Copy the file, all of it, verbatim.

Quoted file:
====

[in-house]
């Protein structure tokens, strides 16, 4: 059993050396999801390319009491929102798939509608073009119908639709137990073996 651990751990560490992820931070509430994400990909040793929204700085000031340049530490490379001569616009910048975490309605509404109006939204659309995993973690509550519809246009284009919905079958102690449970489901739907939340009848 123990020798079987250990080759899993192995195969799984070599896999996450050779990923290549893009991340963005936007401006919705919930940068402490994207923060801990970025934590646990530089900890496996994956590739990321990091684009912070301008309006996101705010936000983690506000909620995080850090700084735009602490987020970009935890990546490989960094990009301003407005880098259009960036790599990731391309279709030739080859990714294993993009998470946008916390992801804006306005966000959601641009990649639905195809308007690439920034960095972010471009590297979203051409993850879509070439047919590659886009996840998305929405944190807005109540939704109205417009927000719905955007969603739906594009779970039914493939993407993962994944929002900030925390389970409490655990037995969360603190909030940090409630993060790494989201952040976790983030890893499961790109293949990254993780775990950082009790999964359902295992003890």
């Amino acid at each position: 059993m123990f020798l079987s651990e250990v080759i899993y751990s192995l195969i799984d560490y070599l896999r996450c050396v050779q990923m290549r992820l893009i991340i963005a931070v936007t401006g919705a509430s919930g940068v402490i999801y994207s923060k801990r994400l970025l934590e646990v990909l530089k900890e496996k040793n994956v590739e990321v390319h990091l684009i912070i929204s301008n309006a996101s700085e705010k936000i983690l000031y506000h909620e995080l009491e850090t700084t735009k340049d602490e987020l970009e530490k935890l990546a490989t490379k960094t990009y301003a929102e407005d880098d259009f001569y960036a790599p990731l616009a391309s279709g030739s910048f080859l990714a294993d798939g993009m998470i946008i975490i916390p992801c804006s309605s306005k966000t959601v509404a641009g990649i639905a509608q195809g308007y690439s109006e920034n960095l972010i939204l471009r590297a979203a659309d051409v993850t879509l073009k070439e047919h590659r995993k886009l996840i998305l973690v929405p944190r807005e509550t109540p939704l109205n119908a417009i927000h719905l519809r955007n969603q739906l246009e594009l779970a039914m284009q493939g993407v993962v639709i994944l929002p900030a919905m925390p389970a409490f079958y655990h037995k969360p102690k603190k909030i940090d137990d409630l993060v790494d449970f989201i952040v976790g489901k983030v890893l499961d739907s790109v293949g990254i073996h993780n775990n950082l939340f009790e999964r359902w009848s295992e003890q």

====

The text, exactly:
[in-house]
């Protein structure tokens, strides 16, 4: 059993050396999801390319009491929102798939509608073009119908639709137990073996 651990751990560490992820931070509430994400990909040793929204700085000031340049530490490379001569616009910048975490309605509404109006939204659309995993973690509550519809246009284009919905079958102690449970489901739907939340009848 123990020798079987250990080759899993192995195969799984070599896999996450050779990923290549893009991340963005936007401006919705919930940068402490994207923060801990970025934590646990530089900890496996994956590739990321990091684009912070301008309006996101705010936000983690506000909620995080850090700084735009602490987020970009935890990546490989960094990009301003407005880098259009960036790599990731391309279709030739080859990714294993993009998470946008916390992801804006306005966000959601641009990649639905195809308007690439920034960095972010471009590297979203051409993850879509070439047919590659886009996840998305929405944190807005109540939704109205417009927000719905955007969603739906594009779970039914493939993407993962994944929002900030925390389970409490655990037995969360603190909030940090409630993060790494989201952040976790983030890893499961790109293949990254993780775990950082009790999964359902295992003890």
């Amino acid at each position: 059993m123990f020798l079987s651990e250990v080759i899993y751990s192995l195969i799984d560490y070599l896999r996450c050396v050779q990923m290549r992820l893009i991340i963005a931070v936007t401006g919705a509430s919930g940068v402490i999801y994207s923060k801990r994400l970025l934590e646990v990909l530089k900890e496996k040793n994956v590739e990321v390319h990091l684009i912070i929204s301008n309006a996101s700085e705010k936000i983690l000031y506000h909620e995080l009491e850090t700084t735009k340049d602490e987020l970009e530490k935890l990546a490989t490379k960094t990009y301003a929102e407005d880098d259009f001569y960036a790599p990731l616009a391309s279709g030739s910048f080859l990714a294993d798939g993009m998470i946008i975490i916390p992801c804006s309605s306005k966000t959601v509404a641009g990649i639905a509608q195809g308007y690439s109006e920034n960095l972010i939204l471009r590297a979203a659309d051409v993850t879509l073009k070439e047919h590659r995993k886009l996840i998305l973690v929405p944190r807005e509550t109540p939704l109205n119908a417009i927000h719905l519809r955007n969603q739906l246009e594009l779970a039914m284009q493939g993407v993962v639709i994944l929002p900030a919905m925390p389970a409490f079958y655990h037995k969360p102690k603190k909030i940090d137990d409630l993060v790494d449970f989201i952040v976790g489901k983030v890893l499961d739907s790109v293949g990254i073996h993780n775990n950082l939340f009790e999964r359902w009848s295992e003890q």